But, there are plenty of digital marketing strategies that apply to all law firms. These include building an SEO-backed website, increasing your presence on social media, and creating an email list. When you use these tactics correctly, you’ll easily generate leads and site traffic.
With that said, the most successful law firsts will prioritize quality over quantity. If time or money constraints are holding you back, use one of the following tips that could help you the most.
1. Make an SEO-Backed, User-Focused Website
Search engine optimization, or SEO, includes a wide variety of marketing tactics that increase your website’s visibility on search engines. SEO for law firm websites looks similar to other industries, as it includes content, backlinking, and technical SEO, but it also has a unique flair.
All businesses want to attract more traffic, but law firms have to compete with some of the most expensive keywords on the internet. This makes it harder for potential customers to find them.
But that doesn’t mean you should ignore the potential of organic traffic. A 2019 Clio Legal Trends Report found that 17% of legal consumers find lawyers using search engines. That’s the 2nd most common way customers find lawyers, the first being referrals from friends or family.
If you want to utilize SEO to its full potential, you need to:
- Make content that answers inquiries or search terms a user would use
- Optimize content with keywords that your clients would search for
- Invest in local SEO through off-page citations, like Google My Business
- Create a website that’s user-friendly and easy to navigate
- Ensure your site is fast, mobile-friendly, and secure
All of these steps require you to do keyword research, publish content for your website, and build your online presence with links. That isn’t always easy to do yourself. If you need help, consider hiring a law-firm SEO expert, content creators, and an experienced marketing team.
Guest posting is a really great way to build links, especially if your content appears on popular websites in your niche, like Forbes, azcentral, Above the Law, Law360, and Entrepreneur.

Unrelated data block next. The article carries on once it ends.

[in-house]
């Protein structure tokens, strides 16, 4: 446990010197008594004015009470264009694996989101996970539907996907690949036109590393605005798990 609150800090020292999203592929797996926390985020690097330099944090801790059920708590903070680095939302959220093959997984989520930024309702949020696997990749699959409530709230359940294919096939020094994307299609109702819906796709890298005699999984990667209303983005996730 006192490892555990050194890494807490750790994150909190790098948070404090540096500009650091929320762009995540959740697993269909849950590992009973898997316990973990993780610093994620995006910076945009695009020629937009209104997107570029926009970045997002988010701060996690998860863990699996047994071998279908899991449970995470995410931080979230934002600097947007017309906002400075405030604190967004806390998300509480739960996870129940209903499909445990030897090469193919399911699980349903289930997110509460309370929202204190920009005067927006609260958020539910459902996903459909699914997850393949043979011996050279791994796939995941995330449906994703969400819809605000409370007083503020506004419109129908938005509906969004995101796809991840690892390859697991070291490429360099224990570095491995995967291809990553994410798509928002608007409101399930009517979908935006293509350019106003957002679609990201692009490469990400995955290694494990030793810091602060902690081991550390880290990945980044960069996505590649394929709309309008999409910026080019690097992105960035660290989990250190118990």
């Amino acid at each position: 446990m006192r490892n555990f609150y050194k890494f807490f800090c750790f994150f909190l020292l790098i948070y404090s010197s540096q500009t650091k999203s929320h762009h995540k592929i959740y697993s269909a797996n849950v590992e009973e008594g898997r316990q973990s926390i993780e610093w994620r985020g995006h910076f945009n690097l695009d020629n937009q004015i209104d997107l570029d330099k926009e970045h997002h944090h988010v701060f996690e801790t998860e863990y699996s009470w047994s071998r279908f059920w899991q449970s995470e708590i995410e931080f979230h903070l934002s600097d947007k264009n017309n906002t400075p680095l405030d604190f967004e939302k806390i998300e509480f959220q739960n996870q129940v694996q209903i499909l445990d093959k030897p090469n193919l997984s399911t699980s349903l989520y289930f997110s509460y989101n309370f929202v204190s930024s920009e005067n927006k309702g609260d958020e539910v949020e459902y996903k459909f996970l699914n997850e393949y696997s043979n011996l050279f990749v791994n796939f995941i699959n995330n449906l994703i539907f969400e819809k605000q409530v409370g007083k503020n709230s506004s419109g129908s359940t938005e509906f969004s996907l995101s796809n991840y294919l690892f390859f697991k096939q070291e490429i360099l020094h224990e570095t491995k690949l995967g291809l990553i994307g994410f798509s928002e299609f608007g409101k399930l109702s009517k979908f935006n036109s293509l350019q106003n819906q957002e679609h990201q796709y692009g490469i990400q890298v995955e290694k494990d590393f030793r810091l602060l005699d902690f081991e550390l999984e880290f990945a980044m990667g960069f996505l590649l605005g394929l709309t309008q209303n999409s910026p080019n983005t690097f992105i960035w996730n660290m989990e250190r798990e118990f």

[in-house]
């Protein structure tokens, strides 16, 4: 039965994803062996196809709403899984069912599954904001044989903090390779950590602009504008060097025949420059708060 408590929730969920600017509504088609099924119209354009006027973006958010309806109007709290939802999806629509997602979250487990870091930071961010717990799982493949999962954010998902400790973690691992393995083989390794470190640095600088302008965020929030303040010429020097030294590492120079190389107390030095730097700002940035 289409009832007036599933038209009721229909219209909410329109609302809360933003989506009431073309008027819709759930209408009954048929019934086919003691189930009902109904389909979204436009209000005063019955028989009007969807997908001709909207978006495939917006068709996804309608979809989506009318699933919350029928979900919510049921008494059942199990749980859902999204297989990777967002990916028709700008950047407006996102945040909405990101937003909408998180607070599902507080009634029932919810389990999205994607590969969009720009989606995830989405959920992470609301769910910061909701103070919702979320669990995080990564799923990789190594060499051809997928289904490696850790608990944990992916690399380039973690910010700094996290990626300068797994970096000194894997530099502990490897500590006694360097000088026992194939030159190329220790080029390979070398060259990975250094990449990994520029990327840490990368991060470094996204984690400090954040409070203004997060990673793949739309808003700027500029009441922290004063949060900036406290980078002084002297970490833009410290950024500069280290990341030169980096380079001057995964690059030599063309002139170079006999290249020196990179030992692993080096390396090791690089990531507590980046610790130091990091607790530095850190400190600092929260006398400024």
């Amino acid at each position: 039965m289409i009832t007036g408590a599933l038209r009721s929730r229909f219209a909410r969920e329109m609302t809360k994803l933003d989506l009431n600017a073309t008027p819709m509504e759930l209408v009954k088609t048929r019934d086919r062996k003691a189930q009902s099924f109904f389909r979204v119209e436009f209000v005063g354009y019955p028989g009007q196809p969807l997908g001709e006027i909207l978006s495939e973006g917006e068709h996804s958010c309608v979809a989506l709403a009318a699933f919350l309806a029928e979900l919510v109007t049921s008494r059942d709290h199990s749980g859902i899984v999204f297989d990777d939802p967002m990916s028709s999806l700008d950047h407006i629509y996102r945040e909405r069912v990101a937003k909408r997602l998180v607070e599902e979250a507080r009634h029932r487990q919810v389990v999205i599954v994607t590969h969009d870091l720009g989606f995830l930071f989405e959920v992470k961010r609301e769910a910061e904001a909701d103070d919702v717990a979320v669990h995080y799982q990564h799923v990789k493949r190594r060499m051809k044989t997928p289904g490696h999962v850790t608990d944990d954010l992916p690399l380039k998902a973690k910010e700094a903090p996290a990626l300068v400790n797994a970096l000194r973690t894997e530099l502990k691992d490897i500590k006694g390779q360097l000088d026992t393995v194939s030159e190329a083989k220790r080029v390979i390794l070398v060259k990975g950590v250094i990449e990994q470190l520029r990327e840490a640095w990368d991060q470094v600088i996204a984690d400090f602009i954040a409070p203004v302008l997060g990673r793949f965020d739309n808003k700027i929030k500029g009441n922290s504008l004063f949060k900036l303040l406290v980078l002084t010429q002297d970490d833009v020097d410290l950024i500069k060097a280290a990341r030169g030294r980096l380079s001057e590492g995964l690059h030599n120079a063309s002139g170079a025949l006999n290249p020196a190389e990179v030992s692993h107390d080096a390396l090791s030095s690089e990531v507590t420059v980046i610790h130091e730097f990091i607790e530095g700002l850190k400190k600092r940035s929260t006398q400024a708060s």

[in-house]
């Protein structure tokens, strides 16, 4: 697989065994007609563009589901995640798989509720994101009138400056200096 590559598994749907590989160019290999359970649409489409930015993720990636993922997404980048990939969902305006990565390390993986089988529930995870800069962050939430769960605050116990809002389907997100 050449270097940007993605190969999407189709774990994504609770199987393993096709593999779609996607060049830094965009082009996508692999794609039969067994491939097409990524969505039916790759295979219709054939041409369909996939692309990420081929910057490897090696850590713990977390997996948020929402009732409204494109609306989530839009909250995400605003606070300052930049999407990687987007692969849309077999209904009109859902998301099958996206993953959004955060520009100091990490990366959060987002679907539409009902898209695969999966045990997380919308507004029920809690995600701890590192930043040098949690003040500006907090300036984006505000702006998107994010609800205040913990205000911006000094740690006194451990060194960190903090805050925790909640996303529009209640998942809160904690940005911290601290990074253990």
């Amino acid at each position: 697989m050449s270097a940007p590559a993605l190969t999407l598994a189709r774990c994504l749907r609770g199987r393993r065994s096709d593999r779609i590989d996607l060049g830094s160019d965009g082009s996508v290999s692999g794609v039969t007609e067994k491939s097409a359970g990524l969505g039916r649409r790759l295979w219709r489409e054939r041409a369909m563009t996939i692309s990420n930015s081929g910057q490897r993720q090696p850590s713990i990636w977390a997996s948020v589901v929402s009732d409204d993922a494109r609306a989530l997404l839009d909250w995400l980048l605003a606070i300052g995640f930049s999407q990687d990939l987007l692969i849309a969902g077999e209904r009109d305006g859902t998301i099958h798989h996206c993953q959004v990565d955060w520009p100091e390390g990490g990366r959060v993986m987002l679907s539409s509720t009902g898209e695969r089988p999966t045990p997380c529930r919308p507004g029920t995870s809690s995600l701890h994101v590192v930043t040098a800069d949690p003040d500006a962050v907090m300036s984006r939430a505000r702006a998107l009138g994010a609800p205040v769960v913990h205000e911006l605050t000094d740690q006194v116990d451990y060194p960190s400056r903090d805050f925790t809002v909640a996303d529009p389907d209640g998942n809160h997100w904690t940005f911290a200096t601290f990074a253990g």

2. Invest in Your Law Firms Social Media Presence
Social media is one of the best ways to engage with potential customers. On social media, clients can learn more about your business, ask questions, and book appointments.
Most general social media advice is useful for all platforms: create a strategy, post regularly, and track and analyze metrics. However, you’ll want to use specific tactics meant for the platform you want to use. In our opinion, Facebook, TikTok, and LinkedIn are perfect for lawyers.
If you can’t commit to three platforms, stick to one for now. It’s better for your brand and marketing budget to focus on a single platform, as you’ll have more time to make good content.
Facebook is the most popular social media platform on the planet. It’s also filled with people who likely require your services unless you’re in compliance or business law. Bankruptcy, family, and civil court lawyers do really well here because Facebook is used to connect with family.
Videos and articles with clear images are popular on Facebook, just don’t write long posts. Instead, repurpose old content by sharing it on your page. Corporate humor and Q&As are really effective because users like to engage with them and share them around their inner circle.